You can label tellmewhy idiotic, inspiring, or both, but there’s no doubt that it’s concept driven and clever. It’s hard not to compare Jan Wilker and Hjalti Karlsson to another whimsical pair of New Yorkers—John Flansburgh and John Linnell, the Brooklyn-based musicians known as They Might Be Giants. Karlssonwilker celebrated their first 2 years with a book; They Might Be Giants celebrated 20 years with a movie. Karlssonwilker has the Spoken Portfolio�; They Might Be Giants has Dial-A-Song. At one point in the 80s, They Might Be Giants were touted as the biggest band that was independent; karlssonwilker seems like the biggest design firm that nobody’s heard of. Each created somewhat of a cult following, with a unique voice all their own.

Near the book’s closing, I read “THAT’S IT FOR NOW AND THANK YOU FOR FLIPPING THROUGH THIS BOOK” in Trade Gothic Bold on a yellow flood. I’m still wondering what’s after the “now” of tellmewhy. This line from They Might Be Giant’s “No One Knows My Plan” eased my curiosity: No one understands; No one knows my plan; I must be silent, must contain my secret smile. You can’t forecast anything from these unpredictable and lovingly freakish designers.

Book Information
karlssonwilker inc.’s tellmewhy: The First 24 Months of a New York Design Company by Clare Jacobson, Hjalti Karlsson, Jan Wilker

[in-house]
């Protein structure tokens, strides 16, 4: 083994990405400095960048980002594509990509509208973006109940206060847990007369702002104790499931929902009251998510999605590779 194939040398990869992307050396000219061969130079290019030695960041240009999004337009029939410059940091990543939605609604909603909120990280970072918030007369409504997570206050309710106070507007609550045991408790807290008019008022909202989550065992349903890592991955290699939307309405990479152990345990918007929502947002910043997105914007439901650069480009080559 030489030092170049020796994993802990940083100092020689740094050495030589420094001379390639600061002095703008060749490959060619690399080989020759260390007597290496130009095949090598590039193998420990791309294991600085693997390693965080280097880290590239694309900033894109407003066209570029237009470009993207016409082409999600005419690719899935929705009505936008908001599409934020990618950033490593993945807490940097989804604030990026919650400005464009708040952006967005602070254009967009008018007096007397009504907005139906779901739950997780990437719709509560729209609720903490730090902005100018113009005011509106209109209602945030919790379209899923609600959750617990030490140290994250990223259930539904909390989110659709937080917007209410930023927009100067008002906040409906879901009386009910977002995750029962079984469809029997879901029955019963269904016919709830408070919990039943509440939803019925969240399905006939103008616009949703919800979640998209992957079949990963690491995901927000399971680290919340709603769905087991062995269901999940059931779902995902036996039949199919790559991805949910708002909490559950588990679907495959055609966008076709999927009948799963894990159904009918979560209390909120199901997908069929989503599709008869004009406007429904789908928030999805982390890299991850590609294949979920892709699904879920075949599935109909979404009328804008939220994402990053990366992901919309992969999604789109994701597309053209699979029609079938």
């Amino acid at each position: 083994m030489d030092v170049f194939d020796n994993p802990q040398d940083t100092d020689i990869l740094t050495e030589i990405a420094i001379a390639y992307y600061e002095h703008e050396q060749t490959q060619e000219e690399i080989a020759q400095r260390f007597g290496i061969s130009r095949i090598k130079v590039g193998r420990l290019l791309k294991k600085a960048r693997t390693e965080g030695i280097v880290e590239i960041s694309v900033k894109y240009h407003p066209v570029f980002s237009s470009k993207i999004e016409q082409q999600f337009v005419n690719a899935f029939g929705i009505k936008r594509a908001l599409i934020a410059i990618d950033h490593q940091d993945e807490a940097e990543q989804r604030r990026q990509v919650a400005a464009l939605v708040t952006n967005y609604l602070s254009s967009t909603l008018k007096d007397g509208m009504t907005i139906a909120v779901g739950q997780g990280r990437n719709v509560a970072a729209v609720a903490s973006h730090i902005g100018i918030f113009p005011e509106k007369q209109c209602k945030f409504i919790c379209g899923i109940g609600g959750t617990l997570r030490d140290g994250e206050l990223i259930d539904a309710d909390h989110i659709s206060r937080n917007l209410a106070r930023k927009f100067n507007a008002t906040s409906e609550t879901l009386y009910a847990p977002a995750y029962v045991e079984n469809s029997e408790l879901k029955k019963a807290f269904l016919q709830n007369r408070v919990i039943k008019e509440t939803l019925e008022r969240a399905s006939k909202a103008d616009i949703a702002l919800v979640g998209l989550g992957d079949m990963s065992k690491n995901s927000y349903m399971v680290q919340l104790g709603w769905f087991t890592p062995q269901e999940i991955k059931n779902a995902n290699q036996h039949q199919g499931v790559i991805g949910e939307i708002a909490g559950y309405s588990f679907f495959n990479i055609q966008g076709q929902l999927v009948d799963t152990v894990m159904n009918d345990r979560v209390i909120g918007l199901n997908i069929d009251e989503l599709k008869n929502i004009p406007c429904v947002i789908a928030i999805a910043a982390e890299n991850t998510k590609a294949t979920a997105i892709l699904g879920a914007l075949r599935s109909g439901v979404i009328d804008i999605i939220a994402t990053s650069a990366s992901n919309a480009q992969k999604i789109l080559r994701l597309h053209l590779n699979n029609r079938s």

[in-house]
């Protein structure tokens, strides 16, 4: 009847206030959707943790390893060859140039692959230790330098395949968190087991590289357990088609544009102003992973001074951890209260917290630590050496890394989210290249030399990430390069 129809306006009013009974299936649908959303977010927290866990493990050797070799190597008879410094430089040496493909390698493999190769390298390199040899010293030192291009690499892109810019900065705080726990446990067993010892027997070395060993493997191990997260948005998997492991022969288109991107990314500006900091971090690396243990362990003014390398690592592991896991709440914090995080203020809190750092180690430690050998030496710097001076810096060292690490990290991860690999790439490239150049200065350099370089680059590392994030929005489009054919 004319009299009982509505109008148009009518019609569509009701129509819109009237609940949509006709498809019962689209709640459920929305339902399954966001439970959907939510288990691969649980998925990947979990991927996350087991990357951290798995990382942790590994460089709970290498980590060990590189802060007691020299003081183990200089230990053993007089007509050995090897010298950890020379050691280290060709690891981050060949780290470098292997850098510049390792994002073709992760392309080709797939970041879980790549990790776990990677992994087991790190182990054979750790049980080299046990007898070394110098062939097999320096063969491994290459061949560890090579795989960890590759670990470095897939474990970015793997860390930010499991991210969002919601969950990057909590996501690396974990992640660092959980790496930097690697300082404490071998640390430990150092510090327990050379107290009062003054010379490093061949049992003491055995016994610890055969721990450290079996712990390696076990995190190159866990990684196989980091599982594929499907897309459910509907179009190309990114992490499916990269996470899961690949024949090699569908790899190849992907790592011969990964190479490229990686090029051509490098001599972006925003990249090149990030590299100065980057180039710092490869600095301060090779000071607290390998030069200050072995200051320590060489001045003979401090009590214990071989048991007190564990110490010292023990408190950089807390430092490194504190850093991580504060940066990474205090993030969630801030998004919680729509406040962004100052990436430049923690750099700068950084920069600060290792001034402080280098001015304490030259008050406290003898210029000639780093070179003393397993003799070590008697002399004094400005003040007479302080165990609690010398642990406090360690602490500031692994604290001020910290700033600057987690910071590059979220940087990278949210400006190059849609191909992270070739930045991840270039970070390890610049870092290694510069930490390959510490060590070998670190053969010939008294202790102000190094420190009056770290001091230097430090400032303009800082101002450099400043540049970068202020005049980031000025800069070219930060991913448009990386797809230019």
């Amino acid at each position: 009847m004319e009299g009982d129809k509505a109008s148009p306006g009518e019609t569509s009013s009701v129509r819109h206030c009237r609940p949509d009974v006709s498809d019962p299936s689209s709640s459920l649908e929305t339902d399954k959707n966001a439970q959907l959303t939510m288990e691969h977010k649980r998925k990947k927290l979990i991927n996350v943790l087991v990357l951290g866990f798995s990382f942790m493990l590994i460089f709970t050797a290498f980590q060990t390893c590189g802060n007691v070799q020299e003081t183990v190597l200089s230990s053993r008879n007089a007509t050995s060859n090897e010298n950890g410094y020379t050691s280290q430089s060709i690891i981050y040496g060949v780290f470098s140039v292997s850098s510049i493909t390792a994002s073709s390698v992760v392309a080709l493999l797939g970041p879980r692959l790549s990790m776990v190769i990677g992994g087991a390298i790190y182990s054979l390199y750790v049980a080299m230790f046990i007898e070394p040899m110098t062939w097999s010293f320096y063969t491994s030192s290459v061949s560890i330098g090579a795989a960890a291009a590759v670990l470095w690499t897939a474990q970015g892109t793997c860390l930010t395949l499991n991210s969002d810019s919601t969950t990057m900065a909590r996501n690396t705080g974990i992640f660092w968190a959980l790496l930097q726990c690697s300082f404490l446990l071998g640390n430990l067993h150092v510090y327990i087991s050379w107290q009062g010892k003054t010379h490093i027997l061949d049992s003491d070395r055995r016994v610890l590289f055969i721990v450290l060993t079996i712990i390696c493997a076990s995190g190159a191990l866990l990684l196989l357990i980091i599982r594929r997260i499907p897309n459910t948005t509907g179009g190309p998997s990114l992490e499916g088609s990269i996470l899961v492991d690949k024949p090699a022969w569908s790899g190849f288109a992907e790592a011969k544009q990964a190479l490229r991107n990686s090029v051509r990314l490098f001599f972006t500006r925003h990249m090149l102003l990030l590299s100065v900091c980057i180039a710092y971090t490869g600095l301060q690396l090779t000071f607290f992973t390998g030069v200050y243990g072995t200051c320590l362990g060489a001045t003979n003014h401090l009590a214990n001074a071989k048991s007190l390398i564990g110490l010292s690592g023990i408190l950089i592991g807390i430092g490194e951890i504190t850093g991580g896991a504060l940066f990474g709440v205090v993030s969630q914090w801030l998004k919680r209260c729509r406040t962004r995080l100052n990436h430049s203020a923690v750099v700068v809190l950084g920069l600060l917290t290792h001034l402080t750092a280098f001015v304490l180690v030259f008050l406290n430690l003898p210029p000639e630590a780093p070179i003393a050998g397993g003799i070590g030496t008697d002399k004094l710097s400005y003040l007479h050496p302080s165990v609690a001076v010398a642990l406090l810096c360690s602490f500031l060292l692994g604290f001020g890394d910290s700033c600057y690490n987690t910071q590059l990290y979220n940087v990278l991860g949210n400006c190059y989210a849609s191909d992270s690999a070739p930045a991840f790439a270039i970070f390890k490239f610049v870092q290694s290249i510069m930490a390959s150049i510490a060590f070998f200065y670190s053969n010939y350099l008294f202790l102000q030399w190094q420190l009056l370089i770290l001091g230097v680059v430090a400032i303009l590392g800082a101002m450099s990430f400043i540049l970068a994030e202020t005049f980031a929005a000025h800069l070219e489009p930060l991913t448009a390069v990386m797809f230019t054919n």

Paperback: 240 pages
Publisher: Princeton Architectural Press; (October 2003)
ISBN: 1568984162
Maintained through our ADV @ UnderConsideration Program
PUBLISHED ON Mar.07.2004 BY Jason A. Tselentis
Armin’s comment is:

This is one of the few designer monographs I have read from cover to cover. It's not a groundbreaking book, nor will it change the way I live as a citizen or a graphic designer, but it entertained the hell out of me — and that's more than I can say for many other design books.

Clare's story has a certain dryness and mundanity (and I mean this in a positive way) that make everything… I don't know… funnier. And, like Jason, I found myself rooting for them in every project, but all the stories seemed to end in them either not getting paid, or getting paid $200.00.

While the book shows their work extensively, the strength of it lies in that it is an extension of their weirdness, humor and personality. The charts, graphs and lists are hilarious, the tiny stories are disturbing and funny, their office layout diagrams are highly entertaining and the spread showing all sorts of printer tests and nightmares is side-splittingly funny.

I enjoyed reading their immigration and visa problems, not because I relish on somebody else's misery but I so identified with it.

The cover though, if you read this book during the summer, it gets sticky.

On Mar.10.2004 at 10:09 PM
Jason’s comment is:

Seattle's rainy winter wasn't nice to the cover either.

On Mar.11.2004 at 12:37 AM
Feluxe Socksmell’s comment is:

lovingly freakish designers, no.

lovingly freakish Foosball artists, yes.

On Mar.13.2004 at 09:16 AM
david e.’s comment is:

I enjoyed the book quite a bit — the story of starting a design business on a shoestring — but I found myself getting annoyed at the partners' contempt for what a lot of the graphic design profession is about.